‘I come from’, a new poem by Khadija Tracey Heeger

The Johannesburg Review of Books presents a new poem by Khadija Tracey Heeger.


I come from

I come from Caledon dust
Where my mother grew her bones
To fit under my father’s arm;
I come from crooked fig trees in my grandmother’s backyard
Alive with bees;
I come from loose-tongued women
Who speak their minds
And drink beer with men
Under oak trees on a Saturday afternoon
Where the politics of what was proper fell short of the doorstep
And from here at the hearth of a coal stove
Boiling water for baths in a steel tub
Made for 5 women and their children;
And from that place where a woman took me
Slimy into her midwife arms
And called me daughter with her whole heart.

I come from a man who used his hands and spirit
To make my life safe, driving Cape City Council trucks
For something that could not be called making a living;

I come from biology, mythology, adoption, community;
From unnatural Catholic beliefs, masturbation is a sin
To rape and overriding carnal pleasures
Disguised as love;
I come from pain masked by alcohol and amphetamines,
Imperfections that called me a whore at 14,
A pregnant teen at 15,
A dead mother at 19,
Two marriages, two divorces
And four children: Bjorn, Nicole, Alfred and Wayne.

I come from ‘I think nothing of myself’
To nights when suicide was a pure option
And poetry was for darkness,
A place where forgiveness did not pause.
I know what alone is,
When my neighbours were the only ones who had food to share.

I come from passion and power,
Marigolds, dahlias, frangipani;
I come from a complex identity
That cannot be fashioned around colour,
Religion, gender, sexual orientation
And conventional notions of family.

I am the offspring of Harry die Strandloper,
Krotoa, Ansela van de Caeb, Susana van Bengal, Van Riebeeck the barbarian and many more.
I come from places I have not been and people I have not seen;
I am the parchment of a history that is rarely spoken
Sitting behind museum curtains
Entrusted to tour guides whose tongues speak benign slavery.

In the ledger of time nothing adds up.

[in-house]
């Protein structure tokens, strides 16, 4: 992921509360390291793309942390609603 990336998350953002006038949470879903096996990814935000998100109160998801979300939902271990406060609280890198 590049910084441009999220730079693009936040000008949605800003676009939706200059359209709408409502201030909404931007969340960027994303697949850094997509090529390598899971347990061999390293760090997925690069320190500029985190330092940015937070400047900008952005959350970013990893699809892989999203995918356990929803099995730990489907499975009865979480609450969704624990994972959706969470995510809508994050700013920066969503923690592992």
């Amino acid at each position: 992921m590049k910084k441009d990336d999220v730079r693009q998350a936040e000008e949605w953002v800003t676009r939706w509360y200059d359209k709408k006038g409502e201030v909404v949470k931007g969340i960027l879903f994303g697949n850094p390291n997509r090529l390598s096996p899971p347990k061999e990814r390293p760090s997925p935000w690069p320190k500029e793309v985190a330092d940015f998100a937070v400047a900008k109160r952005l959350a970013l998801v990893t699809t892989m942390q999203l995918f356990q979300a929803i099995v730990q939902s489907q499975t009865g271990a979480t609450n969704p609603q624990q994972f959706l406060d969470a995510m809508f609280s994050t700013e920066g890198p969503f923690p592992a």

For what happened in the Lodge, Prestwich Place
Church square,
On tortured pages of history
Is never really written in their tongues.
Their voices catch in a spirit gag
And the sperm of centuries ago walk on streets of denial
In European cities that I need a passport for.

And in unsung celebrations of black mothers and fathers
Until we speak
Until we speak
Until we speak
Our unanswered questions cancer our children;
Horror and anger unspoken is a ghost with a grudge;
My love makes me speak,
I come from this.

© 2020, Khadija Tracey Heeger

  • Khadija Tracey Heeger is a poet, actor and writer involved in a range of writing, acting and other cultural projects. Her first collection of poetry, Beyond the Delivery Room, appeared in 2013 (Modjaji Books). Her work includes the multimedia poetic/theatre pieces, Stone Words (commissioned in 2007 for Spier) and Uhadi (Paris, 2013 Festival d’Automne, with Toni Stuart, Ncebakazi Mnukwana and Christopher Ferndale).

    Heeger has appeared in the drama series Sarah se Geheim (Sarah’s Secret, Kyknet), as well as in Ellen: The Ellen Pakkies Story and ITV’s What Lies Beneath. She continues working with Jazzart, her most recent performance with them, Cape of Ghosts, having featured at the 2019 Grahamstown Arts Festival.
Header image: Neil Alexander McKee on Flickr

The JRB Poetry Editor is Rustum Kozain

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